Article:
Cartwheels and Drama

Cartwheels. All the time. She tries different variations of these cartwheels along with handstands and jumping from the couch, much to her mother’s consternation, flipping over and landing on her feet. At least most of the time she lands on her feet, though she slips occasionally. Has a few bumps and bruises from her efforts. She once did 100 cartwheels in a row. I know. I counted.

I’m talking about my 6 year old stepdaughter and budding gymnast, Arianna Hope Camacho, Jesseca’s youngest girl. She’s a little tyke, full of energy, usually wakes up with a smile and always has something to say, even before we have had our morning coffee. Her energy astounds us and we’re all thankful that she has the outlet of gymnastics and all of us—her father, stepmother, me and of course her mother—encourage her. She’s enrolled in two gymnastic classes per week and I’m sure she’d do one every day if she could. She’s a natural.

In addition she’s been playing piano. Takes a bit for her to focus and she gets frustrated easily but stays with it and feels very proud when she can complete an assignment. Recently it was “The Wheels on the Bus Go Round and Round.”

Serena, my 8 year old stepdaughter, has an acting career ahead of her. Or perhaps a career as a director. She’s taken two drama courses, each one ending with a performance. She was in “Alice In Wonderland” and just recently completed “Beauty and the Beast,” and had a few roles in each of these. The teacher commented later that Serena would probably be a director because she seemed to know everyone’s lines and where they were supposed to be on stage. She does have an amazing memory for details and is always curious about things, asking why things are the way they are and how things work.

Her other talent is art. She’d taken a few art classes and one of her pieces was chosen for an art show exhibited at one of the local major shopping malls. Quite an honor, and she was very humble about it. When I saw it at the show, a charcoal rendering, I was quite impressed and frankly a bit surprised at how good it was. It was beyond my expectations and truly deserved to be a part of that show. Serena has also taken to reading lately, enjoying the power of being able to decipher these symbols we call letters and words.

It’s our intention with both girls to support their soul’s path as it reveals itself. I’ve always taken to a book by James Hillman called The Soul’s Code, wherein he uses the analogy of an acorn and an Oak tree, that the acorn has within its make up the blueprint for the mighty Oak. Although genetics and environmental factors certainly account for some of the influences, his premise is that the person’s soul itself has an imprint, even to the point of making the choice of parent or parents that he or she will come through. He terms this a myth, describing it not as a truth or theory that has to be proven, but instead it’s “a way of thinking or reflecting about life.”

In an interview about the book, Hillman talks about how the soul “grows down”: “The myth states the roots of the soul are in the heavens, and the human grows downward into life. A little child enters the world as a stranger, and brings a special gift into the world. The task of life is to grow down into this world. Little children are often slow to come down.”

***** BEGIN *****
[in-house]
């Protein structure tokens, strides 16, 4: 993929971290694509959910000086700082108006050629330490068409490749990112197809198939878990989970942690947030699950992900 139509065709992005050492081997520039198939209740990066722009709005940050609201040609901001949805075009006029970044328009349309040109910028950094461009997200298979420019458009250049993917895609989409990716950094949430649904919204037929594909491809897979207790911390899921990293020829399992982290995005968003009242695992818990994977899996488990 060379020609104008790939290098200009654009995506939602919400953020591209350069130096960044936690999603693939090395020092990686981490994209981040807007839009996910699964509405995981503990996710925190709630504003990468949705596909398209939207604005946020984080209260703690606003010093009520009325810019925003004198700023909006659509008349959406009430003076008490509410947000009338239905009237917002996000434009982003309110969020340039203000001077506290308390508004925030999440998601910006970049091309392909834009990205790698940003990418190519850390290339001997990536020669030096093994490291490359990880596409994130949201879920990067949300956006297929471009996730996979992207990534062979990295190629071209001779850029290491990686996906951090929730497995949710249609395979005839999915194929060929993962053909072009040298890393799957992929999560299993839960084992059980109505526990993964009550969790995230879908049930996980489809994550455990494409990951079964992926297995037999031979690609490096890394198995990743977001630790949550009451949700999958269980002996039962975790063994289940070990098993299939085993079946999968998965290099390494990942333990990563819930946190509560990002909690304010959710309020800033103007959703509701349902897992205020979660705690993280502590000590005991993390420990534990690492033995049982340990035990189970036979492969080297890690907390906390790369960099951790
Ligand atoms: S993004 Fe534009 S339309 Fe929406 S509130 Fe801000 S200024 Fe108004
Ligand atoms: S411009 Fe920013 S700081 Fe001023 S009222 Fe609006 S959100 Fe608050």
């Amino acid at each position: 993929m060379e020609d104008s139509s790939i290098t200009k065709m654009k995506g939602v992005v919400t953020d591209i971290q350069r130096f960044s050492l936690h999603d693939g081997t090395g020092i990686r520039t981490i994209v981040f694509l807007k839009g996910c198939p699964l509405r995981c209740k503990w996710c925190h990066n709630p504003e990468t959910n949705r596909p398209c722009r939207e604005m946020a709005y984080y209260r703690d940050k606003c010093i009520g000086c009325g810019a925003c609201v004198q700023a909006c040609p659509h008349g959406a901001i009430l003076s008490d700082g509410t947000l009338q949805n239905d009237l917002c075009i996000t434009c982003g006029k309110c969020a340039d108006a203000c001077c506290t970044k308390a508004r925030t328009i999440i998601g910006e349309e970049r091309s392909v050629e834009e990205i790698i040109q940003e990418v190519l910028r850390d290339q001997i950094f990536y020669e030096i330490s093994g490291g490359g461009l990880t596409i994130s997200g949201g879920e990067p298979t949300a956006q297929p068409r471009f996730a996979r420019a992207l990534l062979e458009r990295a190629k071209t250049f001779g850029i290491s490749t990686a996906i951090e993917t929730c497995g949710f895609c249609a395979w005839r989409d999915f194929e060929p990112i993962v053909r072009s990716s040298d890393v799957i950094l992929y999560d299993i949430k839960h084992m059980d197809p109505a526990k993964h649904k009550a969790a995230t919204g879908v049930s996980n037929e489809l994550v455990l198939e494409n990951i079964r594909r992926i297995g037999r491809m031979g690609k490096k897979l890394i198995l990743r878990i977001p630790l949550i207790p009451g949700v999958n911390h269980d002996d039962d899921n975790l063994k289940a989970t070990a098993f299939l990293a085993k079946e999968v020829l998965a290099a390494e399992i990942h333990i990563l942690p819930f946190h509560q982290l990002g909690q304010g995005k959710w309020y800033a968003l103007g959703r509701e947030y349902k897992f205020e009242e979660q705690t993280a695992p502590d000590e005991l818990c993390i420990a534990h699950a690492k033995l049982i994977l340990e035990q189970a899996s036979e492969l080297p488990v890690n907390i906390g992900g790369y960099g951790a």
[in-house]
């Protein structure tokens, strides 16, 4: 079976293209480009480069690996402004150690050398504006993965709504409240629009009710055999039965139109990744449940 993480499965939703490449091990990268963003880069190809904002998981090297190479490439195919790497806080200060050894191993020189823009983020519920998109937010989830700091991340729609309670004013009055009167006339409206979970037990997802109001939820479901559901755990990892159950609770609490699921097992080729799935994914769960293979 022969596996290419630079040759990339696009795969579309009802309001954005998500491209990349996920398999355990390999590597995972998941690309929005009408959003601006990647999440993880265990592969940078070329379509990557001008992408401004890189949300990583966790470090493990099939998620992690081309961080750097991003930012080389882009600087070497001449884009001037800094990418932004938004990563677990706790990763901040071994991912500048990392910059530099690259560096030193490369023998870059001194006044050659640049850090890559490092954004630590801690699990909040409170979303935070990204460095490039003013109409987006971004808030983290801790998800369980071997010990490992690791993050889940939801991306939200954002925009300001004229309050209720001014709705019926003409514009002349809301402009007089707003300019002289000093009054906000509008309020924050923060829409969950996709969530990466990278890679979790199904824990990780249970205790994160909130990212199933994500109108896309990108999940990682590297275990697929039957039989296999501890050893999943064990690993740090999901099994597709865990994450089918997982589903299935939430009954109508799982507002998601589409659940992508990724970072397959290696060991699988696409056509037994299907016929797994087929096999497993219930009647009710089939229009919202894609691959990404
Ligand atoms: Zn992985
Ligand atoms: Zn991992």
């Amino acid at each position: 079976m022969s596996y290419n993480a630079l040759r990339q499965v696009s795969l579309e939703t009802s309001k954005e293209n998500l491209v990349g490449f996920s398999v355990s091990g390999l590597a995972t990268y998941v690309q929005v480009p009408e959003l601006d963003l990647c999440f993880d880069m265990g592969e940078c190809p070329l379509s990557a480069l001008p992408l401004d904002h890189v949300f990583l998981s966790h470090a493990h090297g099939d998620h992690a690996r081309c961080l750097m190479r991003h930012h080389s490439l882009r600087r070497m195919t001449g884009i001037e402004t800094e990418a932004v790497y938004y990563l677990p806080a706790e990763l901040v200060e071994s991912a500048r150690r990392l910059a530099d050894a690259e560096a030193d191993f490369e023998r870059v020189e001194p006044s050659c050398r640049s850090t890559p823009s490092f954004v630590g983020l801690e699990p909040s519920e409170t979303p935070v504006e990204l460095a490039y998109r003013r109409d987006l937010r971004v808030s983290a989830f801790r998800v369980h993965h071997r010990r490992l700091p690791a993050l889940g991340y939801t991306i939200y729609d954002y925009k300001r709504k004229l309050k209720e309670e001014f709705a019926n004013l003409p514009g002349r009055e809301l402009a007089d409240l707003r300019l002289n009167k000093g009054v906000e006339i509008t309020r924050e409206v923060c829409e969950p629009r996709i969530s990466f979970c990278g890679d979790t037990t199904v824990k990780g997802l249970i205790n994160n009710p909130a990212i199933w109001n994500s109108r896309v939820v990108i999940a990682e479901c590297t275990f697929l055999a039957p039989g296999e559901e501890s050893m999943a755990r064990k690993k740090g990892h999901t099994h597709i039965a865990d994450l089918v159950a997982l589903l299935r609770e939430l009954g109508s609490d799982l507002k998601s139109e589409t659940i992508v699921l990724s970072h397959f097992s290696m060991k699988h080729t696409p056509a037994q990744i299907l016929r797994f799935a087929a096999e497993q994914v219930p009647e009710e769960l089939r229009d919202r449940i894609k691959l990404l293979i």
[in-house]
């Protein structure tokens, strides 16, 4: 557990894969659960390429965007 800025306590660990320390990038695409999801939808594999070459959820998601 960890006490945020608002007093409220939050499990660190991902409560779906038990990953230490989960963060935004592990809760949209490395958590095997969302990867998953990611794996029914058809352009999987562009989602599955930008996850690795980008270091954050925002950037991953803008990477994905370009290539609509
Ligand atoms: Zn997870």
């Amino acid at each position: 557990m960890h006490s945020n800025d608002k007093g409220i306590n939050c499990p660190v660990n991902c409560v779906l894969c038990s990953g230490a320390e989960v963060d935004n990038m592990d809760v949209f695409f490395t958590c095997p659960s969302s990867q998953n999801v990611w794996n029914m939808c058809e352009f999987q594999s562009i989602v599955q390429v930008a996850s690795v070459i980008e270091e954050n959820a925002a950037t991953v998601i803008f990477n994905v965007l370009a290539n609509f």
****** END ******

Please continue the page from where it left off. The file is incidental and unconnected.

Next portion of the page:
He further asserts that from this perspective, although the parents’ roles are important, our primary instrument of fate is not our parent’s. He states, “Of course, parents have a strong role. The myth itself says that the soul chose your particular parents, and so they are part of your destiny, whether you experienced a lack of parenting, peculiar parenting, single parenting, or adoptive parenting. But that’s not the be-all and end-all of existence. We overload parents today, as if they owned and were totally responsible for their children’s entire fates (italics mine) . . . It doesn’t relieve them of responsibility, but it unburdens them of carrying the child’s destiny.”

Phew! I recall when I first read this a few years ago I felt relieved that in spite of my flawed parenting with my now older daughters, that they had their own destinies to fulfill and that I was an agent assigned to support those destinies. They are now beautiful adults, and I clearly see how they are honoring their soul’s path. As I reflect on their childhood I can see in retrospect how they were moving towards who they are today.

With our children, in addition to meeting their basic needs, it’s important to recognize that their souls in their “growing down” as Hillman describes it, carry the basic imprint of their destiny. We as parents can do our utmost to discern this and support it by offering our children opportunities that we surmise to in alignment with their unfoldment, whether its cartwheels or directing a play. In addition to meeting the child’s basic needs as a fundamental purpose of parenting, we can look for the clues that tell us how we can nurture the gifts that the child has come into this world with. Not always an easy task, but when we accept that the child has their own unique path, it can help us know how to best nurture that path.

. . . and there goes Ari doing cartwheels and Serena giving directions. Obviously expressions that will continue to develop as these beautiful girls grow.

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